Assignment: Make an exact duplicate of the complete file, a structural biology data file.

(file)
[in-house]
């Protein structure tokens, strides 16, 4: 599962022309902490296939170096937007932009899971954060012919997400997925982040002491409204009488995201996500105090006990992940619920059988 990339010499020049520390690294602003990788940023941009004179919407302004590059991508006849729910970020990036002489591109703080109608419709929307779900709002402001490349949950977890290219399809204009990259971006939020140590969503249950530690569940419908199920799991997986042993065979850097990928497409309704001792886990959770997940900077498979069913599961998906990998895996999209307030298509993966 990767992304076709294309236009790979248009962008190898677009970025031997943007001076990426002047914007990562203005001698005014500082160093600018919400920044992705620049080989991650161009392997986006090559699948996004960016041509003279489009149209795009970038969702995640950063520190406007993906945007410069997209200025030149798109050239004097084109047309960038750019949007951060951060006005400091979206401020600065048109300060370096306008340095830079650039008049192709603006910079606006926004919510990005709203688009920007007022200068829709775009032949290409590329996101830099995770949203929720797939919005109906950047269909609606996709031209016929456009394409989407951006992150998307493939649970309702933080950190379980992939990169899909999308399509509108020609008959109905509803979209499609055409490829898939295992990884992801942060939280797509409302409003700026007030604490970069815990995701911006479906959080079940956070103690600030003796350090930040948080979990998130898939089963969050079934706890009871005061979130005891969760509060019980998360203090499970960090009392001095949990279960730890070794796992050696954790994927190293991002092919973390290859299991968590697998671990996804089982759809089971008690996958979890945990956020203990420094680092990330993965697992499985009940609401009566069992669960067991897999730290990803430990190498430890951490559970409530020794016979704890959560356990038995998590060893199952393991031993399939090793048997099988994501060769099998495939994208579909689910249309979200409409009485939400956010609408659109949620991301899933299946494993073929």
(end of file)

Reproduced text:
[in-house]
């Protein structure tokens, strides 16, 4: 599962022309902490296939170096937007932009899971954060012919997400997925982040002491409204009488995201996500105090006990992940619920059988 990339010499020049520390690294602003990788940023941009004179919407302004590059991508006849729910970020990036002489591109703080109608419709929307779900709002402001490349949950977890290219399809204009990259971006939020140590969503249950530690569940419908199920799991997986042993065979850097990928497409309704001792886990959770997940900077498979069913599961998906990998895996999209307030298509993966 990767992304076709294309236009790979248009962008190898677009970025031997943007001076990426002047914007990562203005001698005014500082160093600018919400920044992705620049080989991650161009392997986006090559699948996004960016041509003279489009149209795009970038969702995640950063520190406007993906945007410069997209200025030149798109050239004097084109047309960038750019949007951060951060006005400091979206401020600065048109300060370096306008340095830079650039008049192709603006910079606006926004919510990005709203688009920007007022200068829709775009032949290409590329996101830099995770949203929720797939919005109906950047269909609606996709031209016929456009394409989407951006992150998307493939649970309702933080950190379980992939990169899909999308399509509108020609008959109905509803979209499609055409490829898939295992990884992801942060939280797509409302409003700026007030604490970069815990995701911006479906959080079940956070103690600030003796350090930040948080979990998130898939089963969050079934706890009871005061979130005891969760509060019980998360203090499970960090009392001095949990279960730890070794796992050696954790994927190293991002092919973390290859299991968590697998671990996804089982759809089971008690996958979890945990956020203990420094680092990330993965697992499985009940609401009566069992669960067991897999730290990803430990190498430890951490559970409530020794016979704890959560356990038995998590060893199952393991031993399939090793048997099988994501060769099998495939994208579909689910249309979200409409009485939400956010609408659109949620991301899933299946494993073929």